Broken City

The screaming will haunt you for years.

Slightly creepy, mentions of violence and language.


1. Broken City

The screaming will haunt you for years. The blood is something you see every day, whether it is leaking out of someone's cold body or stored in pints in the clinically white hospital. The fire is hot and it scalds your hands and it scares you for a moment, as you stare at the flickering orange and yellow flames, but it will not haunt you.

The screams of the children, the oldest among them barely seven, will show up in your nightmares and your daydreams, pulling you from a fitful sleep to a harsher reality than you could ever have imagined. I try to console you, but you know that the pity in my voice is fake. I do not feel anything anymore. The screams will be no more than a memory in my life of horrors. I used to be like you. I used to care about the children, about the terror on their faces as their lives turned to ash and misery, but my caring has long since dissipated.

Your sobs are ragged and you cannot stop coughing—a reaction from the smoke you inhaled as I tossed a pack of lit matches onto the gasoline. When you speak, your voice is hoarse and grating and I wince at the sound of it.


I cannot answer. I don't even know the answer. Why? Why have we turned into monsters? Why has the world turned to rubble and ruin? Why have the innocent children of a guilty man been murdered?

Because they were there. Because we are all just playing pieces in this infinite game of cat-and-mouse. Because we don't fucking matter.

I whisper these things to you, and your sobs escalate.

You ask me to leave. You tell me that you need some time to yourself. I refuse; if I leave you will shoot yourself like you shot the youngest child, a four-year-old named Esperanza. The gun is still loaded. The safety is off. I pull it out of your sweaty, trembling fingers and turn the safety on.


The word catches me off-balance. I squint at you; your shaking form is slightly hazy in the dim light. The tears have washed clean little streaks of your face; the rest of it is coated with the layer of grime that will cling to you as soon as you enter this broken city.


I don't remember the last time I heard it. I feel slightly dizzy. You sniffle and wipe your nose like a child. Like the children.

They're dead.

I say this and you stand up, still crying. You are so tall—taller than I am. You're the tallest in the program. You tower over my slight figure, but you look so out of place.

You look unsteady and I tell you to sit down. My voice is sharp, and it is higher than normal. You ignore me. Your eyes have hardened and your jaw is set.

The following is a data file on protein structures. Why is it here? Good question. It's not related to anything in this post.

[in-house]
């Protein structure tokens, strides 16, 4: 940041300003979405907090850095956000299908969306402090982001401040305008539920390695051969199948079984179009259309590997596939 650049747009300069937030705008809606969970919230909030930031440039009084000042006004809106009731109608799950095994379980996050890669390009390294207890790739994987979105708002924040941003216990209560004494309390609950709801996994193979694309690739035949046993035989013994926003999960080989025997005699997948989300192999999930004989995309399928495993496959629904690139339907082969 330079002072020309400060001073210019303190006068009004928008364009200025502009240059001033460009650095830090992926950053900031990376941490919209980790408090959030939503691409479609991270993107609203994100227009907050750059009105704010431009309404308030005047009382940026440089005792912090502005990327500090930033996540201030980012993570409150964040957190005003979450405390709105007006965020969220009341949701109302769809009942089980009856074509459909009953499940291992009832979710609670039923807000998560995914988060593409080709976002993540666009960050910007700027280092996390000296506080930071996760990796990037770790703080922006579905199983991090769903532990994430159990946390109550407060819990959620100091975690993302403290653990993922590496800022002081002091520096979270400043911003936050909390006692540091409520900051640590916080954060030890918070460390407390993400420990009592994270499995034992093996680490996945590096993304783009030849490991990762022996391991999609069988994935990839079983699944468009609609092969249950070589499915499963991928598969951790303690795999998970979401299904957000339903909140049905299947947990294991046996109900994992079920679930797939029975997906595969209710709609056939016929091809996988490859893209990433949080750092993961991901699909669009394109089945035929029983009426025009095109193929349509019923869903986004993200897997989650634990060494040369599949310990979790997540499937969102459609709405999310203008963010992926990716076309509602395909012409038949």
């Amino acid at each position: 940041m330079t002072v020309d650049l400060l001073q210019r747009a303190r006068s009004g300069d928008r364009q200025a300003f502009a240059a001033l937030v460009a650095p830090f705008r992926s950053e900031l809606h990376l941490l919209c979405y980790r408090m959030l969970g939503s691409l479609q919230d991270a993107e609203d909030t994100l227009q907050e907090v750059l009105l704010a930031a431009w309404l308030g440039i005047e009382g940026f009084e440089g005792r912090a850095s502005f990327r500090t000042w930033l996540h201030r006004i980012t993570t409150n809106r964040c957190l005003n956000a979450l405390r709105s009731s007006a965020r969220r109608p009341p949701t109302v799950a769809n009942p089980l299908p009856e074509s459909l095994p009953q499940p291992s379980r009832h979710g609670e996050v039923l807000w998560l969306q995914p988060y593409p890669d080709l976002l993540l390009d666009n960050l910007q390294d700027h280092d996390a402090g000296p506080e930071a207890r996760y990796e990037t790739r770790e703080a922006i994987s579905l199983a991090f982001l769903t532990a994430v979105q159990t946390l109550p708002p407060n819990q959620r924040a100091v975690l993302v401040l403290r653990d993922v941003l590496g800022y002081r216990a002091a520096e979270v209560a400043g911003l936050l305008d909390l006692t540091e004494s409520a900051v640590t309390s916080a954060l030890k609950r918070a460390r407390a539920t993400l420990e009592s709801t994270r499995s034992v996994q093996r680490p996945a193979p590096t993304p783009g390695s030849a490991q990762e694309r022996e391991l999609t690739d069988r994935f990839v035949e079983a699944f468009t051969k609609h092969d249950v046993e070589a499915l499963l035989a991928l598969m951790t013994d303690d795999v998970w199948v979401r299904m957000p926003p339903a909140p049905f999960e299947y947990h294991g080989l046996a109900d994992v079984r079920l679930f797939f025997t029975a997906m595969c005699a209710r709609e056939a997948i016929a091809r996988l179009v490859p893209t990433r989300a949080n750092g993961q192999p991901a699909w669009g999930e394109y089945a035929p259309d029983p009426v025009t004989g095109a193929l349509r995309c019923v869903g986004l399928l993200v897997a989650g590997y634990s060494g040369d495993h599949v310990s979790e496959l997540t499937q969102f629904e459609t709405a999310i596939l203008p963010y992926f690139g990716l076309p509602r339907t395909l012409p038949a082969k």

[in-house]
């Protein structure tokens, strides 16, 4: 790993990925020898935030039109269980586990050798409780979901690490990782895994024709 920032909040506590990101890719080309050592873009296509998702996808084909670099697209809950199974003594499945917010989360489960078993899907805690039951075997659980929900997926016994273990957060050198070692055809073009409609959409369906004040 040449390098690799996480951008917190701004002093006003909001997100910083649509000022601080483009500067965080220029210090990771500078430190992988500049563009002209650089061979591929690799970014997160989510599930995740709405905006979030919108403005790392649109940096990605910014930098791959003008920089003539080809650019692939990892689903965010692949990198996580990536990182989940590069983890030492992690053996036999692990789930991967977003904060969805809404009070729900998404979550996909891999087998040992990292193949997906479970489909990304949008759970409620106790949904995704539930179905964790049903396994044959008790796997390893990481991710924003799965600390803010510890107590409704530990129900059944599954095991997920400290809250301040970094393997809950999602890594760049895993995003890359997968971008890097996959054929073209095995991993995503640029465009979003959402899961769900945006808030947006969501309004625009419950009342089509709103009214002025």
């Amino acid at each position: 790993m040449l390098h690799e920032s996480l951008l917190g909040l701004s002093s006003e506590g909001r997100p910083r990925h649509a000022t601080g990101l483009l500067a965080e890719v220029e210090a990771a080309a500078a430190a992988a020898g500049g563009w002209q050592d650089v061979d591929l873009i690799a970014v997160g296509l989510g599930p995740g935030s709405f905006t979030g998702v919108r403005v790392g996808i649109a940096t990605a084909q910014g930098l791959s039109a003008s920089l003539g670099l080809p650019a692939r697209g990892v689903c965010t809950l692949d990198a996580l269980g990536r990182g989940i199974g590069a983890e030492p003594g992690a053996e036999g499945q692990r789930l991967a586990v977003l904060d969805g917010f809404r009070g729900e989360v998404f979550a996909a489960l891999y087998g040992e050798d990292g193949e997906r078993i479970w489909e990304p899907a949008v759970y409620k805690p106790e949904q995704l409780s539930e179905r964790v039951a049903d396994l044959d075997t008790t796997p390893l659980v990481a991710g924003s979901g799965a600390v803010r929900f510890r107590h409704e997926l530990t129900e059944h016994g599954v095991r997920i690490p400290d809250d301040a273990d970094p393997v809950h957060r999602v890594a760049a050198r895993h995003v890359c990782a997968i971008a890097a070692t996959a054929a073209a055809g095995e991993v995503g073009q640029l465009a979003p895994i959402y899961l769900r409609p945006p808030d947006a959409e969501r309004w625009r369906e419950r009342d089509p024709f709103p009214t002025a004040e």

I back up and you advance, slowly, as if you're sleepwalking. Why?

We're the fucking drones, I say. We're the pets. We're children. We are infinitely stupid and they are infinitely wise. We do what we're told because to disobey is to be erased from existence.

My voice catches. I am scared. I search desperately for my poker face, but you destroyed any wall I had to block my emotions when you said please.


I can't breathe.

Don't say my name, I whisper. That's not who I am anymore.

You have a strange look on your face. That's who you were.

The past is the past, I say.


Stop fucking saying that.


I shove you backwards; I am stronger than you. I've been in the program longer than you have. You didn't expect it, and you stumble.

I swallow hard. What you need to understand is that there is nothing I can say to stop you doubting them, doubting me, I say. You smile. You know how I get.

The crumbled. I don't know how and I don't know why, so don't ask. We're in the program to kill. That is our job description. We don't ask questions, we don't undermine the authority, we keep our noses clean and do what we're told. I don't know the head honcho. I know me and I know you. That's it. Your first kill is what gets you noticed, I say, a sour smirk twisting my face. Mine was an old lady. Used to be a drug dealer, but she reformed when she was about fifty. I killed her because of something she was. That's what it's all about. The past. I used to be Mel, but that's my past. You used to be Danny, but that's your past. Those little kids, their dad was in a gang. He dropped out when the first one was born. That was his past. They're dead because they had the potential to be him.

You're crying again. Why? It's not a question. Just a dull utterance, just a passing remark on the cruelty of the world.

Some people get all the luck, I say. Not us. Those children? They're so fucking lucky. I wish I could be them.

They're dead.

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